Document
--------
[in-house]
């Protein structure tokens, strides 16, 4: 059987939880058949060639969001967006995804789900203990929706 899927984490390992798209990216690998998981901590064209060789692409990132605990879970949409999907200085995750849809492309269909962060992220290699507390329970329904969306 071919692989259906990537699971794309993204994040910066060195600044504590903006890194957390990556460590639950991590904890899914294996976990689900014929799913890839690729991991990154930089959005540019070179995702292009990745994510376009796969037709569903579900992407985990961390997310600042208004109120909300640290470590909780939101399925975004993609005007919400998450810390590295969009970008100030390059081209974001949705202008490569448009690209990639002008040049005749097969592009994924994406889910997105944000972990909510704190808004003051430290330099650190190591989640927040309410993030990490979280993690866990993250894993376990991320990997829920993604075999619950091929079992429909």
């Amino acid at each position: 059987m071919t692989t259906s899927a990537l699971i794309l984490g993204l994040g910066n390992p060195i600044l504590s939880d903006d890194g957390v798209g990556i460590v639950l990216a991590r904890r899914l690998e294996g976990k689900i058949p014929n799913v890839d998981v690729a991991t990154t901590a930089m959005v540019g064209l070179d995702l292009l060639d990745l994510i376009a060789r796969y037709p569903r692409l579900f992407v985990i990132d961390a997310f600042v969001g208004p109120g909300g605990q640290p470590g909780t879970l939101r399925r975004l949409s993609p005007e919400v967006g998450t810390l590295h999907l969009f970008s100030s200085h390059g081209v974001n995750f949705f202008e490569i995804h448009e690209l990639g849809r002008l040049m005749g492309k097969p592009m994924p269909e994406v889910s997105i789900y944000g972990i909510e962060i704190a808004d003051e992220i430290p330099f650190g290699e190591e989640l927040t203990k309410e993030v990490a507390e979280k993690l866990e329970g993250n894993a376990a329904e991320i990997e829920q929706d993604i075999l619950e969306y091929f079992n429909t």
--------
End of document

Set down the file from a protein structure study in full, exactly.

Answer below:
[in-house]
């Protein structure tokens, strides 16, 4: 059987939880058949060639969001967006995804789900203990929706 899927984490390992798209990216690998998981901590064209060789692409990132605990879970949409999907200085995750849809492309269909962060992220290699507390329970329904969306 071919692989259906990537699971794309993204994040910066060195600044504590903006890194957390990556460590639950991590904890899914294996976990689900014929799913890839690729991991990154930089959005540019070179995702292009990745994510376009796969037709569903579900992407985990961390997310600042208004109120909300640290470590909780939101399925975004993609005007919400998450810390590295969009970008100030390059081209974001949705202008490569448009690209990639002008040049005749097969592009994924994406889910997105944000972990909510704190808004003051430290330099650190190591989640927040309410993030990490979280993690866990993250894993376990991320990997829920993604075999619950091929079992429909």
């Amino acid at each position: 059987m071919t692989t259906s899927a990537l699971i794309l984490g993204l994040g910066n390992p060195i600044l504590s939880d903006d890194g957390v798209g990556i460590v639950l990216a991590r904890r899914l690998e294996g976990k689900i058949p014929n799913v890839d998981v690729a991991t990154t901590a930089m959005v540019g064209l070179d995702l292009l060639d990745l994510i376009a060789r796969y037709p569903r692409l579900f992407v985990i990132d961390a997310f600042v969001g208004p109120g909300g605990q640290p470590g909780t879970l939101r399925r975004l949409s993609p005007e919400v967006g998450t810390l590295h999907l969009f970008s100030s200085h390059g081209v974001n995750f949705f202008e490569i995804h448009e690209l990639g849809r002008l040049m005749g492309k097969p592009m994924p269909e994406v889910s997105i789900y944000g972990i909510e962060i704190a808004d003051e992220i430290p330099f650190g290699e190591e989640l927040t203990k309410e993030v990490a507390e979280k993690l866990e329970g993250n894993a376990a329904e991320i990997e829920q929706d993604i075999l619950e969306y091929f079992n429909t």